President Donald Trump has been warning for quite some time of the inherent national security dangers of allowing the communist Chinese regime to become the dominating force in the international market when it comes to the new 5G wireless networking technology.
There may soon be consequences for foreign companies that do business with America if they fail to heed that warning — at least once the administration fully implements new export regulations advocated by the president, the Washington Examiner reported.
Targeted regulation proposed
The proposed new rule appears at a glance to be narrowly targeted toward one Taiwanese company that utilizes American software and technologies and prohibits it from selling semiconductors and other advanced technological parts to China’s Huawei 5G company.
It isn’t hard to see how that could easily be applied more broadly to other foreign companies that do business with both America and China or how it could have a tremendously negative impact on China and Huawei by depriving them of the advanced technology necessary to continue building out its 5G network worldwide.
This regulatory move is just the latest effort by the Trump administration to try and halt the progress of China’s 5G aspirations, and it comes on the heels of a global pressure campaign led by Secretary of State Mike Pompeo to warn other nations against participating in Huawei’s network, particularly allies who could place American interests, intelligence, and national security at risk if they do so.
China threatens retaliation
Of course, China and Huawei are none too pleased with the news of this impending regulatory action aimed at choking off its supply lines of advanced technologies like semiconductors. According to Bloomberg News, Huawei’s current chairman, Eric Xu, went so far as to not-so-subtly warn that the U.S. could face economic retribution if it proceeds with the planned regulation.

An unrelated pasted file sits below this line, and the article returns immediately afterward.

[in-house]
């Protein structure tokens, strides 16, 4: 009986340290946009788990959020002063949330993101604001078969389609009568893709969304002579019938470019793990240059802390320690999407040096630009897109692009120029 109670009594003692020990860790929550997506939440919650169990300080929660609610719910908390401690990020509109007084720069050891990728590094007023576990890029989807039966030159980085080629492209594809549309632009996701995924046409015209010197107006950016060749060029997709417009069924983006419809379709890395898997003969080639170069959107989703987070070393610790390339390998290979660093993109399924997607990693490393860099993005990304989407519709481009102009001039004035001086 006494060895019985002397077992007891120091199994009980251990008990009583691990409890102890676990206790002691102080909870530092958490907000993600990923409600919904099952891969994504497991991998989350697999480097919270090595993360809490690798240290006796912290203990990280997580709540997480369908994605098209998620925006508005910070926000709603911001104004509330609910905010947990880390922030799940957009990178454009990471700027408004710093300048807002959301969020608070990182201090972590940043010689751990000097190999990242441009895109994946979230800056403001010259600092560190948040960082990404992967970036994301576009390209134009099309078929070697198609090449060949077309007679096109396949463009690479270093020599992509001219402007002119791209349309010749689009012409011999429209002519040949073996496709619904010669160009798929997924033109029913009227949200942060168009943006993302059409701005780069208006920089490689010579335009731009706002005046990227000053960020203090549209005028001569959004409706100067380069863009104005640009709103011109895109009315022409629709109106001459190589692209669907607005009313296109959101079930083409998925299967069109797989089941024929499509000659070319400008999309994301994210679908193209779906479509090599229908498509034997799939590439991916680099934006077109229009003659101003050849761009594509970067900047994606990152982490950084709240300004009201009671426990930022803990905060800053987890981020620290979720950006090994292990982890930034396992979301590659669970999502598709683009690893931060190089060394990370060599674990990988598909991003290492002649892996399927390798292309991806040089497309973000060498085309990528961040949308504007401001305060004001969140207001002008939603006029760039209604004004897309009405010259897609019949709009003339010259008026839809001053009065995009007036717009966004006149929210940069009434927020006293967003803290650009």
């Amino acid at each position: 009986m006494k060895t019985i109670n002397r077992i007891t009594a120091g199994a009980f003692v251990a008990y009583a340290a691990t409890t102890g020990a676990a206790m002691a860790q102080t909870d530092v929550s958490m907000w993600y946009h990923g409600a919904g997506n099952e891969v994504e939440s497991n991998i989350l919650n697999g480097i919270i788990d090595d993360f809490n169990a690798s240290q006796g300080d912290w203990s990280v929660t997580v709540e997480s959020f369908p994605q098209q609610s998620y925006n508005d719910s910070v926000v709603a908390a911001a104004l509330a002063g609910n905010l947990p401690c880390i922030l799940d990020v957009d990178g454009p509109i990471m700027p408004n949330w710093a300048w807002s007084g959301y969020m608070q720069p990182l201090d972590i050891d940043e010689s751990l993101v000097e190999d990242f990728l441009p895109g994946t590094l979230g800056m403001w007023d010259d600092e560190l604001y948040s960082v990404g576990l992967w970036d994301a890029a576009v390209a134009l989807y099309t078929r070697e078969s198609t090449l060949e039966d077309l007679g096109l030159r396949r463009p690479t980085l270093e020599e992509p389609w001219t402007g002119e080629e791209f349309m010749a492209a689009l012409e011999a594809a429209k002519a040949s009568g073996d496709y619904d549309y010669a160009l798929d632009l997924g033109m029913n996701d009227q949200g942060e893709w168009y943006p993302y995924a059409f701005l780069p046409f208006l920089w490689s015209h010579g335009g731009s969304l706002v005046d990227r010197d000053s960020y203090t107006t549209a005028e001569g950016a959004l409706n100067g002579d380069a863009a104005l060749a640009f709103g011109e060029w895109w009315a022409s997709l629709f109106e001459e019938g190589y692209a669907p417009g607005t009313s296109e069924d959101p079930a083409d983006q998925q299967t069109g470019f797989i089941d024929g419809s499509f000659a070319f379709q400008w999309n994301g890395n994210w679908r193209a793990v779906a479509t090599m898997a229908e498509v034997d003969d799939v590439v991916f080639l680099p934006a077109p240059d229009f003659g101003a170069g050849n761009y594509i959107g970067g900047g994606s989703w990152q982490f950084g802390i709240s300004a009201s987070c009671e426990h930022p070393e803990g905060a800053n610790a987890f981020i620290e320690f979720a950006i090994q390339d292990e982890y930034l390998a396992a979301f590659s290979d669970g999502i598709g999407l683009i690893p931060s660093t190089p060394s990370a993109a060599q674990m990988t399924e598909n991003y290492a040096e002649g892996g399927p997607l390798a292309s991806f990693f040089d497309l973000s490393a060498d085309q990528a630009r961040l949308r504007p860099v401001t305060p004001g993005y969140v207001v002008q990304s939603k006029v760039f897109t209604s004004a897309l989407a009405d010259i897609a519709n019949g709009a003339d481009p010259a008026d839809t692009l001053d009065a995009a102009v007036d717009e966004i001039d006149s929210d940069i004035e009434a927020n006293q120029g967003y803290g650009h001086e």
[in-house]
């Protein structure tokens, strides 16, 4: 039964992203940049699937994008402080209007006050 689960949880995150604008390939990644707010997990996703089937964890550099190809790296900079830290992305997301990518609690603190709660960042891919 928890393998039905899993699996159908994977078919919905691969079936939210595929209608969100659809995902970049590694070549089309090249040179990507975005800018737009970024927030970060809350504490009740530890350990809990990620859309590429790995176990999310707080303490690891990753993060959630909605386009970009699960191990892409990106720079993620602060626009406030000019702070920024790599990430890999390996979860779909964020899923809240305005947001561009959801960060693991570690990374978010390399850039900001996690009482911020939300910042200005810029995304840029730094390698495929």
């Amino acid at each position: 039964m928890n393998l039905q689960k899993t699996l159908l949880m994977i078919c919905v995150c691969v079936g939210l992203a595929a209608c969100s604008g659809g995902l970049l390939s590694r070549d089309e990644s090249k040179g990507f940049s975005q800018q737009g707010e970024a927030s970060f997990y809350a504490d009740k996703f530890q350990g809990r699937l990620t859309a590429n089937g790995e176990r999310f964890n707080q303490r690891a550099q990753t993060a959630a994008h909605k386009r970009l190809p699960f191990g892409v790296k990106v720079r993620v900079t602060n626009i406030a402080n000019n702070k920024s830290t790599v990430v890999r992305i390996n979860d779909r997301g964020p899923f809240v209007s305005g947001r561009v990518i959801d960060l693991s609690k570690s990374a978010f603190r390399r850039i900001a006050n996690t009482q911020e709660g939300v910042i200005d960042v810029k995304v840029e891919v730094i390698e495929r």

“If the Pandora’s box were to be opened, we’ll probably see catastrophic damage to the global supply chain — and it won’t just be one company, Huawei, destroyed,” Xu told the media during a 2019 earnings report. “I don’t think the Chinese government will just watch and let Huawei be slaughtered on a chopping board. I believe the Chinese government will also take some countermeasures.”
Xu’s threat of retaliation, concerning though it may be, could actually be a sign of desperation and fear on the part of China and Huawei, given how dismal the 2019 earnings reports were for the company, evidence that the efforts launched by the Trump administration to contain Huawei are indeed having an impact.
Economic decoupling needed
In the broader scheme of things, especially in the wake of the ongoing coronavirus pandemic that started in China and was initially covered up by the communist regime, this new regulation aimed at quarantining Huawei and China in terms of 5G is also part of a necessary economic decoupling of the U.S. from China with regard to international supply chains and the manufacturing of vital goods.
During a virtual event hosted on Tuesday by the Atlantic Council discussing the rivalries and competition between great powers, State Department spokeswoman Morgan Ortagus said, “If this COVID-19 pandemic doesn’t clarify for the world where everyone stands, what’s truly behind the curtain, I’m not sure what else could.”
She went on: “We will continue obviously to take a firm position as it relates to Huawei and any 5G that would be beholden to an authoritarian regime. And I think — maybe I’m overly optimistic — but I think this pandemic, an unintended consequence is that this pandemic is shedding a ton of light on our policies as it relates to Huawei, as it relates to 5G.”
It remains to be seen when exactly this regulation will be implemented and how it will be enforced, much less whether China responds as threatened, but this move nonetheless shows that President Trump is taking the risks posed by China quite seriously — and is willing to take action to address them.